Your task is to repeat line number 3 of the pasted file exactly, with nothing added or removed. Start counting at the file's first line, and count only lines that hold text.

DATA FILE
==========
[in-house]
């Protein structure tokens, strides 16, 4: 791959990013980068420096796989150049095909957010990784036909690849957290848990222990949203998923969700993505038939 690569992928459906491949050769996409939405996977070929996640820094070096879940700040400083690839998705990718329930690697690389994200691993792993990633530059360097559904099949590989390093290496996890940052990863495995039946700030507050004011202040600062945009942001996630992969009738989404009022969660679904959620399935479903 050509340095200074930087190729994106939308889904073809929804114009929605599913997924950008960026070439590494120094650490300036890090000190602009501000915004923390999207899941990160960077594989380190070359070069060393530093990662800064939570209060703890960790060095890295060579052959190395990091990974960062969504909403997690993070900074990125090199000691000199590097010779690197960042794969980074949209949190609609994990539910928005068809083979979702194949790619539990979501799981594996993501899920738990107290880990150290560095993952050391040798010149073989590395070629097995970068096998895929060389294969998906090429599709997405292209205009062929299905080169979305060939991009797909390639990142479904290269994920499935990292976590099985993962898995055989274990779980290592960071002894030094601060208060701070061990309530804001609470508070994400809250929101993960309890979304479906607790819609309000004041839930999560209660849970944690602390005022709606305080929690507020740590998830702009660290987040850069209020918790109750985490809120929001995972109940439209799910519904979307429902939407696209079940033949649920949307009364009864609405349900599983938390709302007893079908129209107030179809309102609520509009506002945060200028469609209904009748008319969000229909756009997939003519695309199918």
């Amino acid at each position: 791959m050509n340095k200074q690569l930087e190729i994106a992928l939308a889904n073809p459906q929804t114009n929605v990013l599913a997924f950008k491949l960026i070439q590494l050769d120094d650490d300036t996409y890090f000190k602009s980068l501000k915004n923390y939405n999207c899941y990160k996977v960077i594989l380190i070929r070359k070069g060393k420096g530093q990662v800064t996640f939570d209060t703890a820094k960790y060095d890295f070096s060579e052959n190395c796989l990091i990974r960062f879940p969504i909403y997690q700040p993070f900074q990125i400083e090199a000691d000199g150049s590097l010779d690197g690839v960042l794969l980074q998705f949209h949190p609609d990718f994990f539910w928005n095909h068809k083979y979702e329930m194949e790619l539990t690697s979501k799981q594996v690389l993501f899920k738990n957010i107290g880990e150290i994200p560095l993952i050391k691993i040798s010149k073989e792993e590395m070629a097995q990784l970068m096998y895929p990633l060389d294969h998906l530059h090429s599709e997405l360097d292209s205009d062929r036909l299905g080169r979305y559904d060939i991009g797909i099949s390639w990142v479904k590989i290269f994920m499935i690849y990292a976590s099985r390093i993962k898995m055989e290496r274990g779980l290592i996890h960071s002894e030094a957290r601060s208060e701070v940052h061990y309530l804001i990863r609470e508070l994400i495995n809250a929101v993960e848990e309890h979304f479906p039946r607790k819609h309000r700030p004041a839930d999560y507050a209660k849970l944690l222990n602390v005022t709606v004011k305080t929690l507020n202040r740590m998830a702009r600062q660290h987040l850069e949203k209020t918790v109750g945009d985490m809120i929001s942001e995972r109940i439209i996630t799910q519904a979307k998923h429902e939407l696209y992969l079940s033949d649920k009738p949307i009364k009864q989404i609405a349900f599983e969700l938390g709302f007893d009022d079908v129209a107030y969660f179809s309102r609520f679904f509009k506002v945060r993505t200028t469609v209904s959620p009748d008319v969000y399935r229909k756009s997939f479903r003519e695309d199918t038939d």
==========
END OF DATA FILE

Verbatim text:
């Amino acid at each position: 791959m050509n340095k200074q690569l930087e190729i994106a992928l939308a889904n073809p459906q929804t114009n929605v990013l599913a997924f950008k491949l960026i070439q590494l050769d120094d650490d300036t996409y890090f000190k602009s980068l501000k915004n923390y939405n999207c899941y990160k996977v960077i594989l380190i070929r070359k070069g060393k420096g530093q990662v800064t996640f939570d209060t703890a820094k960790y060095d890295f070096s060579e052959n190395c796989l990091i990974r960062f879940p969504i909403y997690q700040p993070f900074q990125i400083e090199a000691d000199g150049s590097l010779d690197g690839v960042l794969l980074q998705f949209h949190p609609d990718f994990f539910w928005n095909h068809k083979y979702e329930m194949e790619l539990t690697s979501k799981q594996v690389l993501f899920k738990n957010i107290g880990e150290i994200p560095l993952i050391k691993i040798s010149k073989e792993e590395m070629a097995q990784l970068m096998y895929p990633l060389d294969h998906l530059h090429s599709e997405l360097d292209s205009d062929r036909l299905g080169r979305y559904d060939i991009g797909i099949s390639w990142v479904k590989i290269f994920m499935i690849y990292a976590s099985r390093i993962k898995m055989e290496r274990g779980l290592i996890h960071s002894e030094a957290r601060s208060e701070v940052h061990y309530l804001i990863r609470e508070l994400i495995n809250a929101v993960e848990e309890h979304f479906p039946r607790k819609h309000r700030p004041a839930d999560y507050a209660k849970l944690l222990n602390v005022t709606v004011k305080t929690l507020n202040r740590m998830a702009r600062q660290h987040l850069e949203k209020t918790v109750g945009d985490m809120i929001s942001e995972r109940i439209i996630t799910q519904a979307k998923h429902e939407l696209y992969l079940s033949d649920k009738p949307i009364k009864q989404i609405a349900f599983e969700l938390g709302f007893d009022d079908v129209a107030y969660f179809s309102r609520f679904f509009k506002v945060r993505t200028t469609v209904s959620p009748d008319v969000y399935r229909k756009s997939f479903r003519e695309d199918t038939d």